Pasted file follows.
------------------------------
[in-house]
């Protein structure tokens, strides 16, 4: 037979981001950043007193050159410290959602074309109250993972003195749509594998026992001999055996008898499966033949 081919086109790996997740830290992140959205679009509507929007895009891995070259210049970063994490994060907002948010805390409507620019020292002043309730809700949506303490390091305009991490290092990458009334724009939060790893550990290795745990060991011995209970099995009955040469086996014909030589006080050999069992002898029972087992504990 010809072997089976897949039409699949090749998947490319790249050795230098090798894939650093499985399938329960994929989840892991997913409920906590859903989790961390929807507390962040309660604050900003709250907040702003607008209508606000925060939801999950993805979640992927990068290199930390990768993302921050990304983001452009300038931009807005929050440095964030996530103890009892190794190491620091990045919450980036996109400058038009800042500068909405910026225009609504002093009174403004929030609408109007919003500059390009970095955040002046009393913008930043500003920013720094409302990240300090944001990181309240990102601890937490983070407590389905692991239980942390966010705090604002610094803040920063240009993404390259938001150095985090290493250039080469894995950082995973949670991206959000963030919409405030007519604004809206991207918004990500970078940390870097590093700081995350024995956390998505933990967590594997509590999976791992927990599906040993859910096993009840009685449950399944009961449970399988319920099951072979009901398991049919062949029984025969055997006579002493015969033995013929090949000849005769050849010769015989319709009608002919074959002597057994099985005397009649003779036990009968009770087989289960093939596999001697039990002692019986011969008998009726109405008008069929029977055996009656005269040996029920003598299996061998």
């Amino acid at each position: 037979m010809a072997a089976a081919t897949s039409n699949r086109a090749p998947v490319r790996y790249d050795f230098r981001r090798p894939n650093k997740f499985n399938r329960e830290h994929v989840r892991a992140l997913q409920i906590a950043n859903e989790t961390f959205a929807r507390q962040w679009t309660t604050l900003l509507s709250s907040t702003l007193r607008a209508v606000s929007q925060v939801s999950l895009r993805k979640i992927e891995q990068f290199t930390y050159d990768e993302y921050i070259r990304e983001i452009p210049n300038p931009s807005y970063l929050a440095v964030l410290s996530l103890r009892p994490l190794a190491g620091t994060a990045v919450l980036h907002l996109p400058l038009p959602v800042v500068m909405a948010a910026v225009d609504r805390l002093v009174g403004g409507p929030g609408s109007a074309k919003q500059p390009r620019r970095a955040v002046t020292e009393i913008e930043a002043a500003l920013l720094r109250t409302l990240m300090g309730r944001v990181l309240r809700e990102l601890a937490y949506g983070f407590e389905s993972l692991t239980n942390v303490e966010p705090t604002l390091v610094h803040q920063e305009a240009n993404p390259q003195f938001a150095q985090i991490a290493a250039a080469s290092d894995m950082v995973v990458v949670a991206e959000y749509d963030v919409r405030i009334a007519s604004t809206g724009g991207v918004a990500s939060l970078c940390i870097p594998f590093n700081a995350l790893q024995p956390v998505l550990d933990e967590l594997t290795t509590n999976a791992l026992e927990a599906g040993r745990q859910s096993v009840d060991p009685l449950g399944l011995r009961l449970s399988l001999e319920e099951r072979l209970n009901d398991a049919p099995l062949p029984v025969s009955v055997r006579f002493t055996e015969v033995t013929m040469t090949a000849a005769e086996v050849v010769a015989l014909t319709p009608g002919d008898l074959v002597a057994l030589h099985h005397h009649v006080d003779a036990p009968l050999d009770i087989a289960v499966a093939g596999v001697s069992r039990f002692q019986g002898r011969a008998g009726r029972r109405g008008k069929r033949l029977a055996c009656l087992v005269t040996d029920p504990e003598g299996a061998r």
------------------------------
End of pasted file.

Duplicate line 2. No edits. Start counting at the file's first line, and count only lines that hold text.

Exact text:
């Protein structure tokens, strides 16, 4: 037979981001950043007193050159410290959602074309109250993972003195749509594998026992001999055996008898499966033949 081919086109790996997740830290992140959205679009509507929007895009891995070259210049970063994490994060907002948010805390409507620019020292002043309730809700949506303490390091305009991490290092990458009334724009939060790893550990290795745990060991011995209970099995009955040469086996014909030589006080050999069992002898029972087992504990 010809072997089976897949039409699949090749998947490319790249050795230098090798894939650093499985399938329960994929989840892991997913409920906590859903989790961390929807507390962040309660604050900003709250907040702003607008209508606000925060939801999950993805979640992927990068290199930390990768993302921050990304983001452009300038931009807005929050440095964030996530103890009892190794190491620091990045919450980036996109400058038009800042500068909405910026225009609504002093009174403004929030609408109007919003500059390009970095955040002046009393913008930043500003920013720094409302990240300090944001990181309240990102601890937490983070407590389905692991239980942390966010705090604002610094803040920063240009993404390259938001150095985090290493250039080469894995950082995973949670991206959000963030919409405030007519604004809206991207918004990500970078940390870097590093700081995350024995956390998505933990967590594997509590999976791992927990599906040993859910096993009840009685449950399944009961449970399988319920099951072979009901398991049919062949029984025969055997006579002493015969033995013929090949000849005769050849010769015989319709009608002919074959002597057994099985005397009649003779036990009968009770087989289960093939596999001697039990002692019986011969008998009726109405008008069929029977055996009656005269040996029920003598299996061998």